Using Handwriting Paper

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Today’s notebook paper topic is: First Cousin of Notebook Paper- Primary Paper. I debated a bit on whether to include two closely related relatives to ordinary notebook paper because they may not be considered so ordinary. But, I simply could not leave them out! I’ll feature one today and one tomorrow.

Primary paper is a MUST for younger students and my favorite of all time is the paper printed from Startwrite software. In fact, I love it so much it’s one of the very few products for which I am an affiliate. It is so versatile and I use it everyday. It’s the ordinary notebook paper I use with my second grader and I typically use it through third grade. Before you think your kids are too old for it, consider using it for cursive writing for your older kids.


I use the Startwrite primary paper in a variety of ways. Here are a few:

  • Copywork- With the software I can type out any copywork I’d like. It can be traced on dotted line  letters or copied. I can type it out in solid type (of varying fonts) and have my student copy it on the following lines. In the picture above, I made a page of copywork from our current FIAR story- Pumpkin Runner.
  • Plain half sheets of paper- I can make copywork or just plain paper in half sheet for so my students can draw pictures above it. This works splendidly with programs like Draw, Write, Now.
  • Plain whole sheets of paper- As they get older and can write longer but still need bigger lines, this is very useful.
  • Notebooking Paper- You can do full or half sheets and add pictures or glue pictures or elements to the page and still have lined paper for younger students to write on. This is my chief complaint lapbooks. They usually do not account for the less refined fine motor skills of younger children.
  • Narration- I love to make copywork from my students’ narration to me. Simply type as they narrate to you and when you are finished you have a copywork sheet made from their own words.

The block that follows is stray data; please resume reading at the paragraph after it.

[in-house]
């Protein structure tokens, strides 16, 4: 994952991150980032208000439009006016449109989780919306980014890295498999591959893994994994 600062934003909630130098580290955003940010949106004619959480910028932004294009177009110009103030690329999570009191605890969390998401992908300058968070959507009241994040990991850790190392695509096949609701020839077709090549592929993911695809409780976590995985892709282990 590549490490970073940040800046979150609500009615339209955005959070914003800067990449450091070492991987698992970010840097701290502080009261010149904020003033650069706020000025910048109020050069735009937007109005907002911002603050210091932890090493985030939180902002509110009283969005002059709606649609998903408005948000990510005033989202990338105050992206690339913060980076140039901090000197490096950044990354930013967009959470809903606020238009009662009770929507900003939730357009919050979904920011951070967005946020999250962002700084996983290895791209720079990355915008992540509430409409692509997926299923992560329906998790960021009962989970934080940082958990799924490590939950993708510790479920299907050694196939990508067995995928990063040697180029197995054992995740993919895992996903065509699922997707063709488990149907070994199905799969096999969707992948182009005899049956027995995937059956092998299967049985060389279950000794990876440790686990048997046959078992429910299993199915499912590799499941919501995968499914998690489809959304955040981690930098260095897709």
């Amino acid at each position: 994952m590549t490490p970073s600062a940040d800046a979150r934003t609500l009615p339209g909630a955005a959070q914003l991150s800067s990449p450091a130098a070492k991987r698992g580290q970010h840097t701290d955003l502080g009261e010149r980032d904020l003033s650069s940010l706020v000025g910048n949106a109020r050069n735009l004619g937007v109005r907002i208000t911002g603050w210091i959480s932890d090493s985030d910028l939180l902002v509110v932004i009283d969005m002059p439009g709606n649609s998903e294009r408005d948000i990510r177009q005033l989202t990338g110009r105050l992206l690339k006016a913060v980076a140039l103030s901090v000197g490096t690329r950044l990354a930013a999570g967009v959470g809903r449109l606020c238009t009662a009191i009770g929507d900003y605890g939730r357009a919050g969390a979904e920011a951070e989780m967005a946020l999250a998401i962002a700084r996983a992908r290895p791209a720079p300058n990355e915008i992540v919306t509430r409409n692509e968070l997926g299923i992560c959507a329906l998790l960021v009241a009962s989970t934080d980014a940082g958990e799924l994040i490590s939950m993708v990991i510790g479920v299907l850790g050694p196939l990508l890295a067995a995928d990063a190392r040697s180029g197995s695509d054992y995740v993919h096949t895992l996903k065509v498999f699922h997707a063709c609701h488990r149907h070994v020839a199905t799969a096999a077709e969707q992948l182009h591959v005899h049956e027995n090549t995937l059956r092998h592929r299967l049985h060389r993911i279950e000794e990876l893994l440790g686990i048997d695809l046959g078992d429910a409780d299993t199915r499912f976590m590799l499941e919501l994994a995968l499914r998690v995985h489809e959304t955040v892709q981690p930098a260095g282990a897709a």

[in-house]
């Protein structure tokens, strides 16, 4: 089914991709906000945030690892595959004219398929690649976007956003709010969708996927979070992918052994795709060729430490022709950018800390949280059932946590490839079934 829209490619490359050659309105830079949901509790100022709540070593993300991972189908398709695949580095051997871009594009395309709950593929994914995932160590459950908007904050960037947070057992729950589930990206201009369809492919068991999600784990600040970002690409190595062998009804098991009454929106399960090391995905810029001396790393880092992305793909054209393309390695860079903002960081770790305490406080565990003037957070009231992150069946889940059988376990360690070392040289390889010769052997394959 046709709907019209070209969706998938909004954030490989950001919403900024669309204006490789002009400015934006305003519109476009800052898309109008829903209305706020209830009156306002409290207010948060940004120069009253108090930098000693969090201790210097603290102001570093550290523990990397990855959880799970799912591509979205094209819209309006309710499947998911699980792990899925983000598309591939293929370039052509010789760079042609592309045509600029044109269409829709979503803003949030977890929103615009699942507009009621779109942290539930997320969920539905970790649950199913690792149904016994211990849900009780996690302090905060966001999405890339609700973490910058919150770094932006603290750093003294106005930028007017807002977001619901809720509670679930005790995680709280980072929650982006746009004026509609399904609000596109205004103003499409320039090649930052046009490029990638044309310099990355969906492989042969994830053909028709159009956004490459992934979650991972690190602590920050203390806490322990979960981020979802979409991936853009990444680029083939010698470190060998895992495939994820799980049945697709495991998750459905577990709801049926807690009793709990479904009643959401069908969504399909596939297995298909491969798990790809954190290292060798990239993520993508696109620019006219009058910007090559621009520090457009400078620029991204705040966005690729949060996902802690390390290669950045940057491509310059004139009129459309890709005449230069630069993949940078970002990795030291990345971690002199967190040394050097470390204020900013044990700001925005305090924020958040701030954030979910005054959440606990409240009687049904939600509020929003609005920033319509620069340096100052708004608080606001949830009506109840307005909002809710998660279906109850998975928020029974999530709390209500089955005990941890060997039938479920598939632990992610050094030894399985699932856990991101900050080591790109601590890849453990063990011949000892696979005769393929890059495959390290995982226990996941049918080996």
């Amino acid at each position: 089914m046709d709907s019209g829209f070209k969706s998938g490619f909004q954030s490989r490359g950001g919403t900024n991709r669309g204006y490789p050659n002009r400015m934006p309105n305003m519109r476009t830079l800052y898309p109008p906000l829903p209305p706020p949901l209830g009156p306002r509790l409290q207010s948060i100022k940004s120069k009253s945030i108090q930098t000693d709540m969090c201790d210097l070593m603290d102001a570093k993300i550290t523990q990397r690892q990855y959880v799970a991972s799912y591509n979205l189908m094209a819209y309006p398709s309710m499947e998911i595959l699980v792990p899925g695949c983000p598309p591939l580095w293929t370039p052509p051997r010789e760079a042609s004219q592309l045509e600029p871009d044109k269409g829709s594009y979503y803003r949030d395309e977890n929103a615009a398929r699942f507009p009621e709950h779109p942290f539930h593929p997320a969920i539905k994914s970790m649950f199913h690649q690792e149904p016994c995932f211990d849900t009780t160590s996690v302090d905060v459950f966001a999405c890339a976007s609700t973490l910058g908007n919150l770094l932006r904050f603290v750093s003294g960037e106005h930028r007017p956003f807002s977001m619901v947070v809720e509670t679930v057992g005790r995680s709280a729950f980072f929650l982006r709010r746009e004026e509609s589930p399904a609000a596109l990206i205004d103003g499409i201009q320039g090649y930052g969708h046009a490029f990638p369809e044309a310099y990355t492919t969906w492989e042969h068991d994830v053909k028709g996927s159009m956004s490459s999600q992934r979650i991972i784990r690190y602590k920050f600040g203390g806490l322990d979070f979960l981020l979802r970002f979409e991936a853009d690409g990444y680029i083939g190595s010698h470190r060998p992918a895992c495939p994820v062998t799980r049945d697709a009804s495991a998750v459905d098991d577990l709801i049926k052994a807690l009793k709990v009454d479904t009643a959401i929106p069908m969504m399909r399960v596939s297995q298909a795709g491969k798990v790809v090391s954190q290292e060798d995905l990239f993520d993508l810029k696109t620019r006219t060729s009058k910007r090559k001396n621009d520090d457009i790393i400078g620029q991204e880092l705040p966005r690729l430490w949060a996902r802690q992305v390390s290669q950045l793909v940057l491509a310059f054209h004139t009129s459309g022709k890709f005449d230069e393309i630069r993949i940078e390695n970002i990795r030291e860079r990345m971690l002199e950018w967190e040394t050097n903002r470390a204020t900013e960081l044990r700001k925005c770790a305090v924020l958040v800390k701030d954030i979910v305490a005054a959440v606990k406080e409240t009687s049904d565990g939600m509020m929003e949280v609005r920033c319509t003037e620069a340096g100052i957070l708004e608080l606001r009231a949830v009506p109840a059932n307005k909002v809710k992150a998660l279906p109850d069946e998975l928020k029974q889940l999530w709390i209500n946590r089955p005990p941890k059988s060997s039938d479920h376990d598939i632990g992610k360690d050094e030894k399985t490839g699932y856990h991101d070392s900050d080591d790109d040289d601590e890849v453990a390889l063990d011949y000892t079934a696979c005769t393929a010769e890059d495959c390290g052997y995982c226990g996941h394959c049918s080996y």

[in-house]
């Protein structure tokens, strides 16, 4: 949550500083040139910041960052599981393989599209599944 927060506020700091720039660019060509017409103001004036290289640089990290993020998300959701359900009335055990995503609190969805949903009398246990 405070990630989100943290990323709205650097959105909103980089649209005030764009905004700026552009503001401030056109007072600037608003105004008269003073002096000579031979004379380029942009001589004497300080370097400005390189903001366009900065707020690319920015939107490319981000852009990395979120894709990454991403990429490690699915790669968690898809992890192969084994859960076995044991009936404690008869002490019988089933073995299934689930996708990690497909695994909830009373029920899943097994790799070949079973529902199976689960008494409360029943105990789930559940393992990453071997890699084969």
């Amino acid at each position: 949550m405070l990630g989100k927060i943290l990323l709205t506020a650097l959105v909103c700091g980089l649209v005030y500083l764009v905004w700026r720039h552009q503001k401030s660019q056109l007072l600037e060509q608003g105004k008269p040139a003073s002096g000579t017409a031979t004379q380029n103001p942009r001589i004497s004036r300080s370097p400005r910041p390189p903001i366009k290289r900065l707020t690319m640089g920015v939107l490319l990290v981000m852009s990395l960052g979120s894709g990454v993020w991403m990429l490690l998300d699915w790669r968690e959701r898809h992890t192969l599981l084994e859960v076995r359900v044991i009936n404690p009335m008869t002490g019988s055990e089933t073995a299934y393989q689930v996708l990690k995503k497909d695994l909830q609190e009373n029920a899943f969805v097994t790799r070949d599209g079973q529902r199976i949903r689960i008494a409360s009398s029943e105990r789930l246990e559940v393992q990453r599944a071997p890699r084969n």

• Notebooks/Assignment Books- I can use my ProClick to bind these papers into a spiral notebook for younger kids. I think I’ll do a bonus Hopscotch Day this week to remind readers of how we do assignment books here. Of course it uses plain notebook paper!

There are many ways to use primary paper and in particular Startwrite paper in your homeschool. The software is a great investment and will give your young students an skill appropriate way to complete notebooking assignments without frustration. 

In fact, this is the only software I used for handwriting after my first child did a more formal program. You can choose letters that have arrows for letter formation and make nice instructional and practice sheets and I love that I can do that with my child’s own words or the text from the things they are already studying.

Tomorrow I’ll share another close cousin of notebook paper. Thanks for the grace on the delay of Day 8’s post!

Thanks for joining me!


Please visit the other bloggers participating in iHN’s Hopscotch over the next two weeks. While you are taking a look at the other Hopscotchers, check out the Pin It to Win It giveaways sponsored by Prufrock Press.

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  1. How do you make that blank space at the top of your Startwrite pages? I was given the software, but it has no instructions, so I am really not sure how to use it. I didn't even know you could make the top part blank.

  2. I just press enter a bunch of times and make some lines- say five lines.Then I take the whole block of lines and move it to the bottom of the page. So, you click on the edge of the lines and you should see the icon that allows you to move everything on the inside. Then you drag it toward the bottom.I forgot to say you can choose pictures for kids to color from there as well and print it out to go with the handwriting. Pretty cool.

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